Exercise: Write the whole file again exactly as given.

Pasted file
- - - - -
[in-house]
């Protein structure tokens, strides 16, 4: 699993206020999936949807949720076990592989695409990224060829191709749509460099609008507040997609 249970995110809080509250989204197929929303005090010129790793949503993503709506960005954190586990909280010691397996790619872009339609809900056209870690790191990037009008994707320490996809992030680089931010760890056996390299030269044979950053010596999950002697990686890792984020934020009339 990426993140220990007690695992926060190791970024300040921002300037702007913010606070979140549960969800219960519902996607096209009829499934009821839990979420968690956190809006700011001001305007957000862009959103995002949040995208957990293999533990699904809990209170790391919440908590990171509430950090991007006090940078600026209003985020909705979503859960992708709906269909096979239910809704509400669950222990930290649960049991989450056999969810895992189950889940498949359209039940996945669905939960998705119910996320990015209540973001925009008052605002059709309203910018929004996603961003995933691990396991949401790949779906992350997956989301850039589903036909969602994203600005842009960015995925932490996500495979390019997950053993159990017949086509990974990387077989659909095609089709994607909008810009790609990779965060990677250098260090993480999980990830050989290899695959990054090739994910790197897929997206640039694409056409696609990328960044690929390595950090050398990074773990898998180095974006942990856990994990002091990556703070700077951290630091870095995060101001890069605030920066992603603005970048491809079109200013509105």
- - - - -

[in-house]
């Protein structure tokens, strides 16, 4: 699993206020999936949807949720076990592989695409990224060829191709749509460099609008507040997609 249970995110809080509250989204197929929303005090010129790793949503993503709506960005954190586990909280010691397996790619872009339609809900056209870690790191990037009008994707320490996809992030680089931010760890056996390299030269044979950053010596999950002697990686890792984020934020009339 990426993140220990007690695992926060190791970024300040921002300037702007913010606070979140549960969800219960519902996607096209009829499934009821839990979420968690956190809006700011001001305007957000862009959103995002949040995208957990293999533990699904809990209170790391919440908590990171509430950090991007006090940078600026209003985020909705979503859960992708709906269909096979239910809704509400669950222990930290649960049991989450056999969810895992189950889940498949359209039940996945669905939960998705119910996320990015209540973001925009008052605002059709309203910018929004996603961003995933691990396991949401790949779906992350997956989301850039589903036909969602994203600005842009960015995925932490996500495979390019997950053993159990017949086509990974990387077989659909095609089709994607909008810009790609990779965060990677250098260090993480999980990830050989290899695959990054090739994910790197897929997206640039694409056409696609990328960044690929390595950090050398990074773990898998180095974006942990856990994990002091990556703070700077951290630091870095995060101001890069605030920066992603603005970048491809079109200013509105």